Maybe then, just maybe, they would look to the Scriptures and to God for their identity and validation…not us, and certainly not the world.  Perhaps, if like my daughter’s friend who looked and was treated like a princess for a moment of her life that night, we would treat our daughters like spiritual princesses every day, they might start to live as such.

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Princess-in-law and Princess 2

I wish I had known my Savior much earlier in life than 26.  I did a lot of wrongful and harmful searching-for-validation in my Before Christ years.  I have also failed my daughters in numerous manners and times.  However, I do not live in or with regret because regret brings death (I Cor. 7:10).  I can only move towards fullness today – the day I have been given – and intentionally choose life in my actions and words in the rest of my tomorrows.

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My beautiful Princess-Nieces

“But you are a chosen generation, a royal priesthood, a holy nation, His own special people, that you may proclaim the praises of Him who called you out of darkness into His marvelous light; who once were not a people but are now the people of God, who had not obtained mercy but now have obtained mercy.”  I Peter 2:9-10 [NKJV]

For a transparent and beautifully raw look into identity from a young woman who is blogging her journey, look at beautybeyondbones.com.

His Princess, Growing and Learning With You ~~

Tammy Sinclair

“The [Harder] Hardest Thing, Revisited”

Here I am.  Wife.  Mother.  Grammy.  Sister-girlfriend.  Educator.  And…um…struggler.  Yes, I am struggling.  And in the midst of my sweet-tea drinkin’ and reflectin’ self this afternoon…because it is like 158 degrees outside and too hot for ((COFFEE))…God – the God who remembers EVERYTHING – has reminded me of a season of struggle I worked through in 2011.  I naïvely thought…believed…that I had mastered that struggle.  Apparently not.  I think that was just a practice drill for the battlefield I am in right now.  Let me take you back to 2011 to provide some context, then I will back up my truck and unload…(insert flashback harp music as we travel back four years)…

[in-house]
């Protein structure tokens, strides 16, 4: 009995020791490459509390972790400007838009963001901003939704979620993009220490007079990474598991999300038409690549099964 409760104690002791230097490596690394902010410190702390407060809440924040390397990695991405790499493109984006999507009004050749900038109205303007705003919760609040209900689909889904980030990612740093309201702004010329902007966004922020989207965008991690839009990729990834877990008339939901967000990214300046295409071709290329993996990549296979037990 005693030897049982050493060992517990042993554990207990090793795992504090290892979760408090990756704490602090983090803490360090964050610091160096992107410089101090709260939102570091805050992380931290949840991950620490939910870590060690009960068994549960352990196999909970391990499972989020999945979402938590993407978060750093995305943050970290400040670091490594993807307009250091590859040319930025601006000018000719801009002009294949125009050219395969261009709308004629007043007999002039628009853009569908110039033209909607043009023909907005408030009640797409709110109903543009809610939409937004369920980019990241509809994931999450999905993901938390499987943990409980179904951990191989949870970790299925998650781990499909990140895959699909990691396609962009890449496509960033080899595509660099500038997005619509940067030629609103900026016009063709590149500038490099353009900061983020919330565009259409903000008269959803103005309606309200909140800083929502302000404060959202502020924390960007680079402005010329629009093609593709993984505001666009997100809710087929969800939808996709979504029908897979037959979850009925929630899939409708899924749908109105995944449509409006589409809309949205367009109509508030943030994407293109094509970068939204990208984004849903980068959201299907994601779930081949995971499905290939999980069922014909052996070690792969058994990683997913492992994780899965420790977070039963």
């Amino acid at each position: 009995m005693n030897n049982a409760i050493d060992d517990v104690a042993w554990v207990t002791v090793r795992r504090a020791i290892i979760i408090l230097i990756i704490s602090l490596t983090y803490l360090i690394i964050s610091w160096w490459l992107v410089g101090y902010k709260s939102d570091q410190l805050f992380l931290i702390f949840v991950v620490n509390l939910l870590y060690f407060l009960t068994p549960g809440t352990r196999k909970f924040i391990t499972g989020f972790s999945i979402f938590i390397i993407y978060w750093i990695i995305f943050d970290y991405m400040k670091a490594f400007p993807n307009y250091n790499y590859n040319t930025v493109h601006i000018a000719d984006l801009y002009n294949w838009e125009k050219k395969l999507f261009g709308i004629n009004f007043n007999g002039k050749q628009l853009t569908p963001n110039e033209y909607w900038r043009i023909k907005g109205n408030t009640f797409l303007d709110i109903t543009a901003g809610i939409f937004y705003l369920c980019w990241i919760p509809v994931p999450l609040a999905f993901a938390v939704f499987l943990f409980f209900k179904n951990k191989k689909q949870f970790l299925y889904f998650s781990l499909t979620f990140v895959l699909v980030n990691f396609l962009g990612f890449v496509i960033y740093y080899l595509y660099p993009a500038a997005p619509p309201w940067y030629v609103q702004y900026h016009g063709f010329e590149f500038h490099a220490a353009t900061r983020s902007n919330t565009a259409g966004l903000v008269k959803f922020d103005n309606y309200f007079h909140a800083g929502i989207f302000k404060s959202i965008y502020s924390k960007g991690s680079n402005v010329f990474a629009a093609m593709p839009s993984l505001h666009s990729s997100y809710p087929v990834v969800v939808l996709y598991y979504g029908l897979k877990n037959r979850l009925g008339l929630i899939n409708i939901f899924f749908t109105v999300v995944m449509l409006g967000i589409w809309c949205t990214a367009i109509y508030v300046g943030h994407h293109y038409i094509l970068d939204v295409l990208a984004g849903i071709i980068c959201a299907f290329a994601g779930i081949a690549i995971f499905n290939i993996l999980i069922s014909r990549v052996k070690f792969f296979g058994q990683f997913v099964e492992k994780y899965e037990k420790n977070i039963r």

Texas-style sweet tea...with real sugar. It's that kinda day.
Texas-style sweet tea…with real sugar and not that fake stuff. It’s that kinda day.

“The Hardest Thing…” — 5/7/11

“Train [dedicate] a child in the way [path, journey, manner, direction] he should go, and when he is old [shows age] he will not turn [depart, be removed, leave undone] from it.”  Proverbs 22:6

Giving birth was relatively painless…thanks to modern medicine and epidurals. Even the long nights of interrupted sleep was temporary.  Dealing with broken bones, stitches, stomach viruses, sibling rivalries, and responsibility for raising five children can be exhausting.  Living with and raising four teenagers right now is quite trying at times…okay…almost every day; but, nothing…nothing has been as difficult as the parent-place I find myself in currently.  [psh…I had no clue]

The hardest thing as a parent is learning how, when, and to what degree to let go, release our children, one-by-one, to make their own choices, discover who they are, and grow outside my protective (sometimes over-protective) presence.  Proverbs 22:6 provides me comfort and confidence.  I have dedicated our children to the Lord…trained them in and with the Truth through words and action…shown them the narrow path — how to recognize and follow it.  Now I have to “put my faith where my mouth is.”

As our second child prepares to graduate from high school in three weeks, I am reminded of this Scripture when I start to mentally and emotionally hyperventilate.  “…and when he is old, he will not turn from it.”  I am compelled to rest in the assurance that all of our kids know Jesus Christ as their Savior.  Whatever choices they make, I must pray that they will be drawn closer to Him.  I must love our children unconditionally as Christ loves me.  I must trust God to protect them when I cannot.  I must have confidence that no matter what choices they will make, even those poor choices, God’s conviction and grace will abound (just as it does for me).

I pray that our children will desire God more than they desire any person or position.

I pray that our children will serve God before they serve man or themselves.

I pray that our children will seek and do God’s will – His absolute best for them – before they seek and do my will or any other man’s will.

I pray that our children will crave the Word of God more than they crave the words of others.

I pray that our children will hold to the teachings and foundation that they have received and not depart from it for very long or very far or at all.

I pray that our children will learn from our mistakes and embrace our successes to make them better parents than we have been.

At the end of the day, I can rejoice in the fact that God has carried us “Thus far…”  We are blessed with kids who love the Lord beyond their layers of hormones, testosterone, arguing, and just plain ‘ole “teenagerness”… and for that, I am grateful.

Me and the oldest son who